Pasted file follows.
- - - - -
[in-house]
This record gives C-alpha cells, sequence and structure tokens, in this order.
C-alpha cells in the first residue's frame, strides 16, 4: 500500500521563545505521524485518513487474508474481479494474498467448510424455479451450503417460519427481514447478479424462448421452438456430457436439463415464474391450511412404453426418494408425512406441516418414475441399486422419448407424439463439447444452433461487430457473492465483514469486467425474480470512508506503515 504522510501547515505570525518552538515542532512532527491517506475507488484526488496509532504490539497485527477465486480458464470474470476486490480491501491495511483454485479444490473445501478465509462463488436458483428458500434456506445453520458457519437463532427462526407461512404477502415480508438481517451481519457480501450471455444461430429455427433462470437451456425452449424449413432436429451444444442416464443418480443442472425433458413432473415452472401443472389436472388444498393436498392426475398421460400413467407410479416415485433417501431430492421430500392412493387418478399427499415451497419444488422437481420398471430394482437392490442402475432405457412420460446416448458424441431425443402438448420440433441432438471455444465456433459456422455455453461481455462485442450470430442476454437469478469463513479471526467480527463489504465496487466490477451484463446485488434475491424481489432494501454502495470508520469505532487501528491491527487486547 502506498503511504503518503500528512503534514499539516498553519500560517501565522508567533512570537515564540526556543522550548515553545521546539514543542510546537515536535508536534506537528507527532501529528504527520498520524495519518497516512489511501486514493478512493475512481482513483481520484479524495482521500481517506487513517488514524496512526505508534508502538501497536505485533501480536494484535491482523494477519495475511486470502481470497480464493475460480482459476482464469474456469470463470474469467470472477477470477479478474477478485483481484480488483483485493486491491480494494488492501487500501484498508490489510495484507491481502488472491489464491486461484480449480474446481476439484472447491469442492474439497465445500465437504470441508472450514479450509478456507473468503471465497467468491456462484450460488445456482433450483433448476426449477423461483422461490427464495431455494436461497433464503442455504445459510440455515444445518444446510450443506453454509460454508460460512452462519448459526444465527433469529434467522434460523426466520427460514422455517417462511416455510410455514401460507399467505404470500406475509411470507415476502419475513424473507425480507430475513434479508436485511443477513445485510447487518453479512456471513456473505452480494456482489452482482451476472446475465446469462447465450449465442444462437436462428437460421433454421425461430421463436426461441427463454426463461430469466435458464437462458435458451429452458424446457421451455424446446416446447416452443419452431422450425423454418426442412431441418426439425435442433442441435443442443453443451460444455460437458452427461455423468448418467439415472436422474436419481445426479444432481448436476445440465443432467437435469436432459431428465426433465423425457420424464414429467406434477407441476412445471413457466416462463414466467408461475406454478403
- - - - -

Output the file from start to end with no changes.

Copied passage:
[in-house]
This record gives C-alpha cells, sequence and structure tokens, in this order.
C-alpha cells in the first residue's frame, strides 16, 4: 500500500521563545505521524485518513487474508474481479494474498467448510424455479451450503417460519427481514447478479424462448421452438456430457436439463415464474391450511412404453426418494408425512406441516418414475441399486422419448407424439463439447444452433461487430457473492465483514469486467425474480470512508506503515 504522510501547515505570525518552538515542532512532527491517506475507488484526488496509532504490539497485527477465486480458464470474470476486490480491501491495511483454485479444490473445501478465509462463488436458483428458500434456506445453520458457519437463532427462526407461512404477502415480508438481517451481519457480501450471455444461430429455427433462470437451456425452449424449413432436429451444444442416464443418480443442472425433458413432473415452472401443472389436472388444498393436498392426475398421460400413467407410479416415485433417501431430492421430500392412493387418478399427499415451497419444488422437481420398471430394482437392490442402475432405457412420460446416448458424441431425443402438448420440433441432438471455444465456433459456422455455453461481455462485442450470430442476454437469478469463513479471526467480527463489504465496487466490477451484463446485488434475491424481489432494501454502495470508520469505532487501528491491527487486547 502506498503511504503518503500528512503534514499539516498553519500560517501565522508567533512570537515564540526556543522550548515553545521546539514543542510546537515536535508536534506537528507527532501529528504527520498520524495519518497516512489511501486514493478512493475512481482513483481520484479524495482521500481517506487513517488514524496512526505508534508502538501497536505485533501480536494484535491482523494477519495475511486470502481470497480464493475460480482459476482464469474456469470463470474469467470472477477470477479478474477478485483481484480488483483485493486491491480494494488492501487500501484498508490489510495484507491481502488472491489464491486461484480449480474446481476439484472447491469442492474439497465445500465437504470441508472450514479450509478456507473468503471465497467468491456462484450460488445456482433450483433448476426449477423461483422461490427464495431455494436461497433464503442455504445459510440455515444445518444446510450443506453454509460454508460460512452462519448459526444465527433469529434467522434460523426466520427460514422455517417462511416455510410455514401460507399467505404470500406475509411470507415476502419475513424473507425480507430475513434479508436485511443477513445485510447487518453479512456471513456473505452480494456482489452482482451476472446475465446469462447465450449465442444462437436462428437460421433454421425461430421463436426461441427463454426463461430469466435458464437462458435458451429452458424446457421451455424446446416446447416452443419452431422450425423454418426442412431441418426439425435442433442441435443442443453443451460444455460437458452427461455423468448418467439415472436422474436419481445426479444432481448436476445440465443432467437435469436432459431428465426433465423425457420424464414429467406434477407441476412445471413457466416462463414466467408461475406454478403